I have some questions regarding the bootstrapping technique for constructing the spot yield curve. Assume that I want to fit the spot yield curve for U.S Treasury securities and I observe the prices for on-the-run securities (1m, 3m, 6m, 1y, 2y, 3y, 5y, 7y, 10y, 20y, 30y).

Since T-bills (1m, 3m, 6m, 1y) are zero-coupon bonds, I simply calculate the yield to maturity for these bonds and then I have the corresponding spot rates. For example, assume that the price for the 6 months T-bill is given by \$98 and the price for the 1 year T-bill is given by \$95, then I calculate: \begin{align*} r(0,0.5)&=\left(\frac{100}{98}\right)^{1/0.5}-1=4.12\% \\ r(0,1)&=\frac{100}{95}-1=5.26\% \\ \end{align*} (In my notation $r(0,t)$ is the spot rate for maturity $t$ at time $t=0$). To get the spot rate for a maturity between 6 months and 1 year I use some type of interpolation technique. For example, using linear interpolation I get for the 9-months spot yield: \begin{align*} r(0,0.75)=\frac{0.75-0.5}{1-0.5}\cdot5.26\%+\frac{1-0.75}{1-0.5}\cdot 4.12\%=4.69\% \end{align*} Now I want to calculate the 2 year spot rate. Assume that the observed price of the 2 year T-note is \$95 and the coupon rate is 5%, then I need to solve the equation \begin{align*} 95=\frac{2.5}{(1+r(0,0.5))^{0.5}}+\frac{2.5}{(1+r(0,1))^{1}}+\frac{2.5}{(1+r(0,1.5))^{1.5}}+\frac{102.5}{(1+r(0,2))^{2}} \end{align*} for $r(0,2)$. But I do not observe a 1.5y Treasury security. How can I calculate the 1.5y spot rate ? In this forum I read that the solution is to use some interpolation technique. However, i wonder between which values we interpolate. In the example above we interpolate the value between two known spot rates, but in this case the last observable spot rate is the one for the 1 year T-bill and there is no observable spot rate for maturities longer than 1.5 years.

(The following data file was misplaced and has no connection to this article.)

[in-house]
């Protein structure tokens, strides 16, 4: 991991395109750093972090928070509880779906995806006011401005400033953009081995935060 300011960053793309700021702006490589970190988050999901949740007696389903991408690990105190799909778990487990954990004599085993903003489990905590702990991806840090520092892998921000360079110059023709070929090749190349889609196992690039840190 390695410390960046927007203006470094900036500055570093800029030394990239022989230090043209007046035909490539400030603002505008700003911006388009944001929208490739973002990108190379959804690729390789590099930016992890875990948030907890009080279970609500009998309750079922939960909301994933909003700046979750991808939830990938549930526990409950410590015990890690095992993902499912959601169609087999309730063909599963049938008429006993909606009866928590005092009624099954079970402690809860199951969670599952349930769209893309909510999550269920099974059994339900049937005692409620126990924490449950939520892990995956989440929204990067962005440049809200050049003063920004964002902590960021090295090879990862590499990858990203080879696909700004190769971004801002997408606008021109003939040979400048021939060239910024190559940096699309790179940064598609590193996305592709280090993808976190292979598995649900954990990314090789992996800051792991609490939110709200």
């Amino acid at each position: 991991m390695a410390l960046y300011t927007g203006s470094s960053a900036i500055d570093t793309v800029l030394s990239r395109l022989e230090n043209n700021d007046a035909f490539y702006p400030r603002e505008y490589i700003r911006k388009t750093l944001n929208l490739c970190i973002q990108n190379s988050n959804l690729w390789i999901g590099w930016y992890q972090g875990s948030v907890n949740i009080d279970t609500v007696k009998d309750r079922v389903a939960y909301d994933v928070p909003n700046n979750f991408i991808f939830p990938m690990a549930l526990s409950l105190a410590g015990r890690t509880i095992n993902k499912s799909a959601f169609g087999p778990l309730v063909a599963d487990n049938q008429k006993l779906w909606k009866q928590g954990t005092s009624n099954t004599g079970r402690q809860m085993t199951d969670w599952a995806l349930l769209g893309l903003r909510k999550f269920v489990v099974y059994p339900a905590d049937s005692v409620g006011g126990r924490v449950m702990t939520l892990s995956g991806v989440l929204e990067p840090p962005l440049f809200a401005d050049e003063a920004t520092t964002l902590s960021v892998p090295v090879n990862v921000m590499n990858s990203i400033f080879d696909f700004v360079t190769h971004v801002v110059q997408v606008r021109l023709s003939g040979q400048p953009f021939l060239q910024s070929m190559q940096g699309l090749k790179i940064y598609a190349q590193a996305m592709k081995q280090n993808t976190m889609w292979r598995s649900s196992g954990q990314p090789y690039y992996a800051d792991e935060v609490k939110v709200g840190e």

Intuitively, I would calculate $r(0,1.5)$ by extrapolation. For example, using a linear extrapolation: \begin{align*} r(0,1.5)=4.12\%+\frac{5.26\%-4.12\%}{1-0.5}\cdot(1.5-0.5)=6.4\% \end{align*} But especially for large gaps like 20y and 30y this technique seems to be not appropriate.

Any answers are welcome.

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    $\begingroup$ As a practical matter, you can observe in secondary market U.S. treasury bonds that were issued at 30Y, and now have almost all of 21, 22, 23..29 years to maturity. Still, sometimes you need to interpolate. $\endgroup$ – Dimitri Vulis Apr 6 at 12:14
  • $\begingroup$ Hello Dimitri, thanks for your answer. It's interesting to hear your insights from the field. Assuming that no bond with a maturity of 1.5 years is observable, would the way of calculating the 1.5 spot rate be justifiable? Furthermore, what are your experiences with different interpolation methods? Is a simple linear interpolation sufficient in the regular case or should one make time and effort and try other procedures ? $\endgroup$ – Jonas_Dim Apr 6 at 14:00
  • $\begingroup$ why don't you set $r(0,1.5) = \frac{1}{2} r(0,1) + \frac{1}{2}r(0,2)$ ? $\endgroup$ – Antoine Conze Apr 6 at 14:03

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